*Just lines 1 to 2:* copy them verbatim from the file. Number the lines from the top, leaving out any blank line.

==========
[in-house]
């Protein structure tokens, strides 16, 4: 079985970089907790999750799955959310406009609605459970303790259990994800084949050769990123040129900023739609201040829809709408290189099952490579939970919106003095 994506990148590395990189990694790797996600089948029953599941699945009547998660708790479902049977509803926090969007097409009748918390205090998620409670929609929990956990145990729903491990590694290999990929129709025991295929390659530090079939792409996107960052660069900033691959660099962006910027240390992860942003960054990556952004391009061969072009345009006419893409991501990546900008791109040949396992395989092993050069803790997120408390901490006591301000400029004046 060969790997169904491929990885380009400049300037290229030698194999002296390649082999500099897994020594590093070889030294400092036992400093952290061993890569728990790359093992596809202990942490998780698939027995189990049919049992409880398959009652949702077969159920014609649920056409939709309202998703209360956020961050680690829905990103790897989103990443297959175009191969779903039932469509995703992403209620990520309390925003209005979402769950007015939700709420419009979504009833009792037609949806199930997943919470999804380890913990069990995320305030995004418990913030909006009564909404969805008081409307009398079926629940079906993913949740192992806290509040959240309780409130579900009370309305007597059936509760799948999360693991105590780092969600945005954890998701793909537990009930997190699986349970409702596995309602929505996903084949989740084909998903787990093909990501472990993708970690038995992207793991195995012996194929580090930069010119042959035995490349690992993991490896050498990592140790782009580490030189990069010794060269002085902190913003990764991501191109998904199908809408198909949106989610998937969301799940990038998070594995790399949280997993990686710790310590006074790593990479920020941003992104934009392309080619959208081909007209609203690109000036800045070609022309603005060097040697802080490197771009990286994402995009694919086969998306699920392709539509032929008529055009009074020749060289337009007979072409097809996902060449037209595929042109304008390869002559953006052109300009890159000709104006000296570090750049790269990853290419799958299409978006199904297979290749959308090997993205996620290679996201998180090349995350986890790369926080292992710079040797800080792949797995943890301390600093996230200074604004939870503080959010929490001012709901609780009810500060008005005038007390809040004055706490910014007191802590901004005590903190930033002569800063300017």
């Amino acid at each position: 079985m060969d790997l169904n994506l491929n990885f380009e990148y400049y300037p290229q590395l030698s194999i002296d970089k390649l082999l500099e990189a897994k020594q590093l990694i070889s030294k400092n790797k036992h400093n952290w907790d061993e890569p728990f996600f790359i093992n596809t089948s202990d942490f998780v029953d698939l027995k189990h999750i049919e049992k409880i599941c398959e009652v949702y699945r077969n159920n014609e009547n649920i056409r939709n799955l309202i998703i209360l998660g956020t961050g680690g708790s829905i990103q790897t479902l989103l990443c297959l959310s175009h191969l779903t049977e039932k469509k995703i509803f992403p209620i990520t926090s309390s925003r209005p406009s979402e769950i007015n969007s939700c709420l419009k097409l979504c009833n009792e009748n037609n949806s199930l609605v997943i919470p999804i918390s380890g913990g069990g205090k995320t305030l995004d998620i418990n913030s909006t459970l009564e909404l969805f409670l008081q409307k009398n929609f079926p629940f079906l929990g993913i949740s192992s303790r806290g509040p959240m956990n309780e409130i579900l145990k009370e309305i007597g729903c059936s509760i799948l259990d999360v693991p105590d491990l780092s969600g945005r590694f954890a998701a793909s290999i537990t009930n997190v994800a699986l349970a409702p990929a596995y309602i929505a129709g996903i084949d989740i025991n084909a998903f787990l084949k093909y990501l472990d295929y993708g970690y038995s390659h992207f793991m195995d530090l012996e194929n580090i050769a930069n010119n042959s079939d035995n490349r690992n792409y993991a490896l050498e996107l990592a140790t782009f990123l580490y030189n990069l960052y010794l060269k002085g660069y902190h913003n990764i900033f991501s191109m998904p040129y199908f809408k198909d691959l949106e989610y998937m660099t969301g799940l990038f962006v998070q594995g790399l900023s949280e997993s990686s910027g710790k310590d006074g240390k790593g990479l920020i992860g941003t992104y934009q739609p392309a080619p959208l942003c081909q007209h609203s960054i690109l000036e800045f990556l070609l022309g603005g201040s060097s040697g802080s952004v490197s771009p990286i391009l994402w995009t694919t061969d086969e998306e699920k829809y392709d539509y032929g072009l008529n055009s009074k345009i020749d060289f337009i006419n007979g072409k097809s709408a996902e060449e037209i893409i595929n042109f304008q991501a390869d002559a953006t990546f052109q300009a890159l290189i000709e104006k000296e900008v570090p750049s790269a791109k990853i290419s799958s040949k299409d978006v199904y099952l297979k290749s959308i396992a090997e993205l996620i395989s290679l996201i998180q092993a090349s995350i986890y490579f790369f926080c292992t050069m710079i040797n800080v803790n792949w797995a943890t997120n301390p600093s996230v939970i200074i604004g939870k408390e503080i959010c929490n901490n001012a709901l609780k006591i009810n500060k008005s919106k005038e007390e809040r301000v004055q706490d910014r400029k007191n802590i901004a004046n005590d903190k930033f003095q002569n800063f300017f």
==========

[in-house]
């Protein structure tokens, strides 16, 4: 079985970089907790999750799955959310406009609605459970303790259990994800084949050769990123040129900023739609201040829809709408290189099952490579939970919106003095 994506990148590395990189990694790797996600089948029953599941699945009547998660708790479902049977509803926090969007097409009748918390205090998620409670929609929990956990145990729903491990590694290999990929129709025991295929390659530090079939792409996107960052660069900033691959660099962006910027240390992860942003960054990556952004391009061969072009345009006419893409991501990546900008791109040949396992395989092993050069803790997120408390901490006591301000400029004046 060969790997169904491929990885380009400049300037290229030698194999002296390649082999500099897994020594590093070889030294400092036992400093952290061993890569728990790359093992596809202990942490998780698939027995189990049919049992409880398959009652949702077969159920014609649920056409939709309202998703209360956020961050680690829905990103790897989103990443297959175009191969779903039932469509995703992403209620990520309390925003209005979402769950007015939700709420419009979504009833009792037609949806199930997943919470999804380890913990069990995320305030995004418990913030909006009564909404969805008081409307009398079926629940079906993913949740192992806290509040959240309780409130579900009370309305007597059936509760799948999360693991105590780092969600945005954890998701793909537990009930997190699986349970409702596995309602929505996903084949989740084909998903787990093909990501472990993708970690038995992207793991195995012996194929580090930069010119042959035995490349690992993991490896050498990592140790782009580490030189990069010794060269002085902190913003990764991501191109998904199908809408198909949106989610998937969301799940990038998070594995790399949280997993990686710790310590006074790593990479920020941003992104934009392309080619959208081909007209609203690109000036800045070609022309603005060097040697802080490197771009990286994402995009694919086969998306699920392709539509032929008529055009009074020749060289337009007979072409097809996902060449037209595929042109304008390869002559953006052109300009890159000709104006000296570090750049790269990853290419799958299409978006199904297979290749959308090997993205996620290679996201998180090349995350986890790369926080292992710079040797800080792949797995943890301390600093996230200074604004939870503080959010929490001012709901609780009810500060008005005038007390809040004055706490910014007191802590901004005590903190930033002569800063300017």